November 2011
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High School Senior is Ardent Ag Advocate


Chandler Mulvaney of Auburn shows his heifer at the Southern Livestock Expo.

Chandler Mulvaney sees a
bright future for food production

Chandler Mulvaney, a senior at Beauregard High School, is a youth leader and advocate of agriculture with promising visions.

"We have a big task at hand in that we have to create and process food, fiber and fuel for the needs of nine billion people and by 2050 our production will have to double," Chandler said. "We must stay consistent with investing in research and continue in our advocacy for agriculture. I may be an eternal optimist, but I think the future for ag is bright. Over 18 percent of Americans go to bed hungry. One in every five or six jobs is aligned to agriculture. Seemingly, ag and food production should be a good place to be over the next 50 years."

In voicing his passion for agriculture, Chandler referenced Walt Disney’s quote, "All of our dreams can come true, if we have the courage to pursue them."

"It is going to take hard work, but where would we be without agriculture," he stressed.


Chandler Mulvaney, back row center, and fellow show-goers had a successful day at 2011 Junior National Hereford Expo in Kansas City.


Chandler was a strong voice for agriculture at the 74th annual American Legion Alabama Boys State held in Tuscaloosa May 29-June 4.

Boys State is an honor in which young men from across the state with outstanding leadership skills, an excellent work ethic and commitment participate in a model state of government.

High school students learned about the everyday job of state officials by forming their own political parties, conducting house and senate elections, holding mock trials and working together to find solutions to issues facing city, county and state governments.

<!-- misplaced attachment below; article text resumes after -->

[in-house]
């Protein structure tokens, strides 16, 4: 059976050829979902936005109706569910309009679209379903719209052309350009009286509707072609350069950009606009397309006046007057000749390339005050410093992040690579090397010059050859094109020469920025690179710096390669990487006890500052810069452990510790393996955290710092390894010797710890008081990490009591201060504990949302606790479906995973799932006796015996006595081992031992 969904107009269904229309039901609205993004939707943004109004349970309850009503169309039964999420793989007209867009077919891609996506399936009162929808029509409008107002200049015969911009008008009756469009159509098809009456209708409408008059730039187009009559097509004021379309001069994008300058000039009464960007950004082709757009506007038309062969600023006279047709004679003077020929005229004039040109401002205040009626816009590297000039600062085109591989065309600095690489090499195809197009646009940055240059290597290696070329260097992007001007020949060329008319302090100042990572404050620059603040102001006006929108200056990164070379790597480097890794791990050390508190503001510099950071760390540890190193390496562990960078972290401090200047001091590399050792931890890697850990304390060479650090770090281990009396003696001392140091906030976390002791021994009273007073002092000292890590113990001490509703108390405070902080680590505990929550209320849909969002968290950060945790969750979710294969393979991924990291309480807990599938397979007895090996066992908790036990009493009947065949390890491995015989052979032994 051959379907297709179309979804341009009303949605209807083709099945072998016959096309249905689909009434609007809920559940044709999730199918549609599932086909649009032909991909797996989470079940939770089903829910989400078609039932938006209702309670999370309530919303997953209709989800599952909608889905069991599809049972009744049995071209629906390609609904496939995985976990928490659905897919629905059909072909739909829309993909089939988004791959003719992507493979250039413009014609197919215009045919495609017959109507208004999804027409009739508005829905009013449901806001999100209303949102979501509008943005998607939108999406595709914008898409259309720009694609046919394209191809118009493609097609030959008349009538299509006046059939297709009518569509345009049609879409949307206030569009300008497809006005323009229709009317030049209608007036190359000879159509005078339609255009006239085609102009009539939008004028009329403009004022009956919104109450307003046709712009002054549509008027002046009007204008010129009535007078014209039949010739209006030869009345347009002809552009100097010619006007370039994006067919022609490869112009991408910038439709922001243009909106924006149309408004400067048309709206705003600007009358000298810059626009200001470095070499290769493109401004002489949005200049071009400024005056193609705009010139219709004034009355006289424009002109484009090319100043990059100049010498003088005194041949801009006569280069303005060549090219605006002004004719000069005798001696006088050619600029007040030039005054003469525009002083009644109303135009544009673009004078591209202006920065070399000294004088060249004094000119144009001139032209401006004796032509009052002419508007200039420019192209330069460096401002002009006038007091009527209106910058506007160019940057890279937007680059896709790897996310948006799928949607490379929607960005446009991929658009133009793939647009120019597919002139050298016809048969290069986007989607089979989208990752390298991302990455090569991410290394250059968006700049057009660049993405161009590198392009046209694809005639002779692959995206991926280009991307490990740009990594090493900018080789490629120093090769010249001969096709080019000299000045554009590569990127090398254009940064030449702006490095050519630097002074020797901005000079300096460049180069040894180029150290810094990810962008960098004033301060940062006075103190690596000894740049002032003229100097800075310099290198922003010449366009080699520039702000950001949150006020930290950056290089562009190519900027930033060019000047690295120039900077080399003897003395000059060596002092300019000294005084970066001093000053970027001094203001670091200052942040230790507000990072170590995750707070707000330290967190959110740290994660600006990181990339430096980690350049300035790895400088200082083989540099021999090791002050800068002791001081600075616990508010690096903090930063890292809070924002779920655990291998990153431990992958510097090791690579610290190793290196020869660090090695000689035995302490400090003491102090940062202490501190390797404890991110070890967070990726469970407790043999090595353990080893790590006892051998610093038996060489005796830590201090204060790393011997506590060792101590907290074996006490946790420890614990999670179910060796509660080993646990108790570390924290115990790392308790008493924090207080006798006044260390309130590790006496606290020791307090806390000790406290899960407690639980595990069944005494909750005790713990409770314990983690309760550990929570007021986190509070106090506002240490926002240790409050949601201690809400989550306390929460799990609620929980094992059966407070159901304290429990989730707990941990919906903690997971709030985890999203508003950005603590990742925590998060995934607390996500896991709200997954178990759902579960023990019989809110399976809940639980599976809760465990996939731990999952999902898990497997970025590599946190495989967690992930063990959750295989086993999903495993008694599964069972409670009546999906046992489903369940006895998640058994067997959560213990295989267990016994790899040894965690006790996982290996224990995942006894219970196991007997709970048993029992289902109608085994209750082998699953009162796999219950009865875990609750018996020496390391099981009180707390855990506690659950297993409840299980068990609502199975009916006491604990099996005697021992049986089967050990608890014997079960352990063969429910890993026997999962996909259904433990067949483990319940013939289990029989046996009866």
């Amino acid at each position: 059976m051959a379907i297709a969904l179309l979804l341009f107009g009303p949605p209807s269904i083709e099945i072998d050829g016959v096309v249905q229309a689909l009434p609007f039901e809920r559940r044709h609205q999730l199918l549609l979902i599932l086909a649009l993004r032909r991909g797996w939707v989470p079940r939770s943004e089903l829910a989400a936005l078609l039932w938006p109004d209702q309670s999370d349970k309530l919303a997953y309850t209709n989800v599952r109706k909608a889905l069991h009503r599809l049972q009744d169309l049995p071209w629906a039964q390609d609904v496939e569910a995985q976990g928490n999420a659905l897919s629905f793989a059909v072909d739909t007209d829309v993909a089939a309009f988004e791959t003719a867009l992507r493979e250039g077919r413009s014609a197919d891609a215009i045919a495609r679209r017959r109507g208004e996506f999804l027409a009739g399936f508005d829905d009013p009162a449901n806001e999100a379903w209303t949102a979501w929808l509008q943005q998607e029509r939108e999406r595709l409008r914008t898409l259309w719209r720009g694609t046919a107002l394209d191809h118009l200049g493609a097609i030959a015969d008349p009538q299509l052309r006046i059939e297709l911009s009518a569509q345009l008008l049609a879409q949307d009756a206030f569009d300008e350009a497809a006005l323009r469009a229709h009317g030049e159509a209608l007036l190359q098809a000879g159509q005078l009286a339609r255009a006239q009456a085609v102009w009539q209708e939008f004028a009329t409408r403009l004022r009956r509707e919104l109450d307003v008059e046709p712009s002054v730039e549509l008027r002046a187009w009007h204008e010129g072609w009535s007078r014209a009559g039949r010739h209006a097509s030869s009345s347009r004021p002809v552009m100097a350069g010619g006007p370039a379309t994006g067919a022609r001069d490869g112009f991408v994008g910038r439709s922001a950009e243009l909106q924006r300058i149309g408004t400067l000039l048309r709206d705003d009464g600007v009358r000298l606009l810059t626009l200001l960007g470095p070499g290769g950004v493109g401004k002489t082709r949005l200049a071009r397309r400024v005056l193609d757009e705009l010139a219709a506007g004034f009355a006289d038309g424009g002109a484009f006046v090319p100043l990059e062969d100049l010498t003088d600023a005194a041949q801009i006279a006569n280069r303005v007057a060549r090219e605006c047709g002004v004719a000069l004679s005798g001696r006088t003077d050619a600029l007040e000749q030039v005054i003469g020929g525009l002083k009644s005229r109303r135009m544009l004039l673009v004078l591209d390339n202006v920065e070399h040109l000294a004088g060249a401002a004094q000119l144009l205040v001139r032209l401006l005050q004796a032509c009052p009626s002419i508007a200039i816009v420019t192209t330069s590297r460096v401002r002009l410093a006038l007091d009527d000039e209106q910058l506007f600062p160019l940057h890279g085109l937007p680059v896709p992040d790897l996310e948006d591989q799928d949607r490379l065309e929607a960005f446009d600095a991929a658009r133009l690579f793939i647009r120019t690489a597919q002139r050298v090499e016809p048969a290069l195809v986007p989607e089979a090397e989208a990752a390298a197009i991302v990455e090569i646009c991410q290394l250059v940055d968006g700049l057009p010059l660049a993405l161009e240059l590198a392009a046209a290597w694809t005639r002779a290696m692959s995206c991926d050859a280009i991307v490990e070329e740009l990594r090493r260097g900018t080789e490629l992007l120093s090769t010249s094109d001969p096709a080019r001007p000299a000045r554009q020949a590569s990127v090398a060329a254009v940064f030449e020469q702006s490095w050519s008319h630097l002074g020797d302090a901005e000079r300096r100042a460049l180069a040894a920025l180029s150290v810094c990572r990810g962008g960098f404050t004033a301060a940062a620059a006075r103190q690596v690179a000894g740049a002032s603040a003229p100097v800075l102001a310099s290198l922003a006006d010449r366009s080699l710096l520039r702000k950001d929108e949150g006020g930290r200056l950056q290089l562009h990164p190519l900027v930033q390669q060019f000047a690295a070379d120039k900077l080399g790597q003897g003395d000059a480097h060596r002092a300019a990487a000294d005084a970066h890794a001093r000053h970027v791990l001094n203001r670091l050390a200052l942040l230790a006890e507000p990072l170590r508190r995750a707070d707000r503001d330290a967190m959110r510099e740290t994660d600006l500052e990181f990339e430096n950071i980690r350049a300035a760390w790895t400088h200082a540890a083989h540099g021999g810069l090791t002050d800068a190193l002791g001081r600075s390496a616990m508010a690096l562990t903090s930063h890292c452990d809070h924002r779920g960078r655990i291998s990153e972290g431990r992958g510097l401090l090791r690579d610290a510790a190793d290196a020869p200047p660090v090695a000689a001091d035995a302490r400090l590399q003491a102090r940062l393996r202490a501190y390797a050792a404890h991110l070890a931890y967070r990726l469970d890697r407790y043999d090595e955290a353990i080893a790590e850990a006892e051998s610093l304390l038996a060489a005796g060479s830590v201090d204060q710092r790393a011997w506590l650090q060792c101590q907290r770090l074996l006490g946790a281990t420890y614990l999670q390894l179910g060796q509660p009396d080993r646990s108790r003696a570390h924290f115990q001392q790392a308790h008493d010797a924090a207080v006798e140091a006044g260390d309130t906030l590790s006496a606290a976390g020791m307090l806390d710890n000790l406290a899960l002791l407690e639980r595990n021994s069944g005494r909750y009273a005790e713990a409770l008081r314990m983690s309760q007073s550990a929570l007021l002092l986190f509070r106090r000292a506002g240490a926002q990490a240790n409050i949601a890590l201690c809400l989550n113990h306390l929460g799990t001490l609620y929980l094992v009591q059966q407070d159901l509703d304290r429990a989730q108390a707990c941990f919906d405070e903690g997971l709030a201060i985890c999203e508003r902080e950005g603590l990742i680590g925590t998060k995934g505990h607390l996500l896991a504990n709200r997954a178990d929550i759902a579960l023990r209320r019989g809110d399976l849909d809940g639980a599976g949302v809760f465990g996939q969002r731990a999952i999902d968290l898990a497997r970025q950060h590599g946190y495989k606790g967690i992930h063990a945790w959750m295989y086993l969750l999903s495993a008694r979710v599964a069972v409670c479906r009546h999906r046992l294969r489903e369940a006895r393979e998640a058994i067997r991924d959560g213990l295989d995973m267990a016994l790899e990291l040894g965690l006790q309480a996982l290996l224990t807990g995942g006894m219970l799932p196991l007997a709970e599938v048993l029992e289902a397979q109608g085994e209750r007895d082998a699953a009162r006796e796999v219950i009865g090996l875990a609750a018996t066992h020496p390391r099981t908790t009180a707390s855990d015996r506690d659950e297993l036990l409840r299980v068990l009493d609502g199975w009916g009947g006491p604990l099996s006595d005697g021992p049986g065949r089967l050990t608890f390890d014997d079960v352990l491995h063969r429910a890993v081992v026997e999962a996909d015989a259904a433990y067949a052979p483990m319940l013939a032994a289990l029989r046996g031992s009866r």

The program is beneficial in gaining a deeper understanding of the political process at the local and state levels, Chandler said.

"For me, it was a great forum to educate 700 plus boys about the importance of agriculture and the opportunities for further education and careers," Chandler continued.

Students enjoyed participating in community service and listening to some of the top speakers in the state.

"It was a once in a lifetime, memorable experience," he said. "I truly appreciate the opportunity to gain insight into the challenges and burdens within the political process, to hear some great motivational speakers and realize how one or two people can make a difference in the lives of others."

While representing Beauregard High School during the week-long program, Chandler was elected mayor of his Boys State city and State Commissioner of Agriculture and Allied Industries.


Chandler Mulvaney with Judge Pete Johnson, director of the Alabama Boys State. Chandler was elected mayor of his city and the State Commissioner of Agriculture and Allied Industries.